Ten Nights' Dreams

by Natsume Soseki Translated by Takumi Kashima, Translated by Loretta R. Lorenz



Book Details

Language : English
Publication Date : 2/26/2007

Format : Softcover
Dimensions : 5x8
Page Count : 80
ISBN : 9781552123959
Format : E-Book
Dimensions : N/A
Page Count : 80
ISBN : 9781412241298

About the Book

This collection of ten connected stories or dreams has a surrealistic atmosphere. Some are weird, others are grotesquely funny. Among the ten nights, the first, second, third, and fifth nights start with the same sentence "This is the dream I dreamed." Whether Sosecki actually had these dreams or whether they were complete fictions is not known.

About the Author

Natsume Soseki is a novelist and scholar of English literature. He ranks with Mori Ogai (1862-1922) as major figure in modern Japanese literature. Among his works, Wagahai wa Neko de Aru (I am A Cat) and Bochan (Master Darling) are especially known to almost every Japanese and are read even by primary school pupils. His portrait is printed on the Japanese 1,000-yen note.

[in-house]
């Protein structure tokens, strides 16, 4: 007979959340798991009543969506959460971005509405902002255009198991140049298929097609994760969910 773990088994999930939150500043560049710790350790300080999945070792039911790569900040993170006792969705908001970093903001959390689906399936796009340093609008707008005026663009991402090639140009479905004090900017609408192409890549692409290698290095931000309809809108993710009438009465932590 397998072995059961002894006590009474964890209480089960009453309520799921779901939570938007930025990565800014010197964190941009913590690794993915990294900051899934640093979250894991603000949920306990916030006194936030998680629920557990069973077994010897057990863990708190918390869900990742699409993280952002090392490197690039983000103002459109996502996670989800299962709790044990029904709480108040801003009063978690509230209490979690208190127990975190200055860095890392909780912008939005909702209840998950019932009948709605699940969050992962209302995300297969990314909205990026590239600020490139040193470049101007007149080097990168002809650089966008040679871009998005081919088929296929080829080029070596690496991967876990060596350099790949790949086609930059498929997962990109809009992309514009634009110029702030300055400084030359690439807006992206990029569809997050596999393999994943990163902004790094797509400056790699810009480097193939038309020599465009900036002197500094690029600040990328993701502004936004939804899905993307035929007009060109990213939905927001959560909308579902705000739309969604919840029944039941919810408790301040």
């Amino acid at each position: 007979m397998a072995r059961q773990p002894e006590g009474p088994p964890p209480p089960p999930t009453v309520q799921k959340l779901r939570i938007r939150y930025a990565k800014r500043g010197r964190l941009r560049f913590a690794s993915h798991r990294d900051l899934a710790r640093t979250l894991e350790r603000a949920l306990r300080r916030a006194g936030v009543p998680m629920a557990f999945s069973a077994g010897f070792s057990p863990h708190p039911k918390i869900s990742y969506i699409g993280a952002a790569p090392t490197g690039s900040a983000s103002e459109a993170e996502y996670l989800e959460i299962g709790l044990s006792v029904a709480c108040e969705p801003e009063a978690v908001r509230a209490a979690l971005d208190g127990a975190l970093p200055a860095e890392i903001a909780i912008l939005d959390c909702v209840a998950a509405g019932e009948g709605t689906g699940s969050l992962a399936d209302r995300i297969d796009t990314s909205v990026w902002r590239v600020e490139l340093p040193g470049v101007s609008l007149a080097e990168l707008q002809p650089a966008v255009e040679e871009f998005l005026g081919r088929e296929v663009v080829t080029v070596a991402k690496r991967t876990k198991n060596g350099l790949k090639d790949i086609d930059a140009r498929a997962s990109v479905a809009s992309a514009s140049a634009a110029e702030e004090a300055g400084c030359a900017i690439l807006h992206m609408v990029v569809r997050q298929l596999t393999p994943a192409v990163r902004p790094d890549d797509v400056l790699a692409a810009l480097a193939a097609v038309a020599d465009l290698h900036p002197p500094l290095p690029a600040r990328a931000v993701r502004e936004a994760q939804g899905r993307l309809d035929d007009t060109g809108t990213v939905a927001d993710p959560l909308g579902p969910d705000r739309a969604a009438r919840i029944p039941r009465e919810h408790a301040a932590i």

Soseki was sent to England as a government-sponsored student when he was a teacher at the fifth Higher School in Kumanmoto Prefecture. It was at the time that japan gave up its national isolation policy and was emerging as a modern state. He experienced this historical turning point during his stay in London. On arriving in London, one of the first things he saw was the returning soldiers from the Boer War being mobbed in the streets. One year later began the twentieth century and the British Empire faced the death of Queen Victoria. In 1902, Japan and Great Britain signed the Anglo-Japanese Alliance. A sense of scepticism toward the progress of civilization was fostered by Soseki's reading of Karl Marx's Das Kapital, among other things. His interest in Natural Science arose through his friendship in London with a Japanese scientist, Ikeda Kikunae. He was in a position to compare the states of two different nations and to see the Japanese civilization from another perspective. When he began writing novels, his experience in England was naturally reflected in his works. On returning home, Sosecki replaced Lafcadio Hearn at the First Higher School and at Tokyo Imperial University where he lectured on literary theory. Eventually he gave up teaching and began writing for the Asahi Shimbun where he spent many years before his death.